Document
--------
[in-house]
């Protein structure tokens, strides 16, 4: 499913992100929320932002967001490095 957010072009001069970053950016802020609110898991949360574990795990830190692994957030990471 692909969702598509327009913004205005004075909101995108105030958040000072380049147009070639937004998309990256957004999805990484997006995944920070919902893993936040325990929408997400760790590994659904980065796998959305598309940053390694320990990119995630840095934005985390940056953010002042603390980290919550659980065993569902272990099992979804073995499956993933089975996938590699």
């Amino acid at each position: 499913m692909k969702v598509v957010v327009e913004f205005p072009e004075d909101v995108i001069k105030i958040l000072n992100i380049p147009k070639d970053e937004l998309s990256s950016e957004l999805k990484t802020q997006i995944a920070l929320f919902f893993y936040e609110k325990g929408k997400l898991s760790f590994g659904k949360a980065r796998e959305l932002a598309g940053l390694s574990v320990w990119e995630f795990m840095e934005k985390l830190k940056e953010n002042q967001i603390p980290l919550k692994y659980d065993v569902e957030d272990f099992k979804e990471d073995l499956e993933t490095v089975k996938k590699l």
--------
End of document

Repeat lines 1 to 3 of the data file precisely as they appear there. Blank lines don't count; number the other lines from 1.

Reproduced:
[in-house]
């Protein structure tokens, strides 16, 4: 499913992100929320932002967001490095 957010072009001069970053950016802020609110898991949360574990795990830190692994957030990471 692909969702598509327009913004205005004075909101995108105030958040000072380049147009070639937004998309990256957004999805990484997006995944920070919902893993936040325990929408997400760790590994659904980065796998959305598309940053390694320990990119995630840095934005985390940056953010002042603390980290919550659980065993569902272990099992979804073995499956993933089975996938590699």
């Amino acid at each position: 499913m692909k969702v598509v957010v327009e913004f205005p072009e004075d909101v995108i001069k105030i958040l000072n992100i380049p147009k070639d970053e937004l998309s990256s950016e957004l999805k990484t802020q997006i995944a920070l929320f919902f893993y936040e609110k325990g929408k997400l898991s760790f590994g659904k949360a980065r796998e959305l932002a598309g940053l390694s574990v320990w990119e995630f795990m840095e934005k985390l830190k940056e953010n002042q967001i603390p980290l919550k692994y659980d065993v569902e957030d272990f099992k979804e990471d073995l499956e993933t490095v089975k996938k590699l």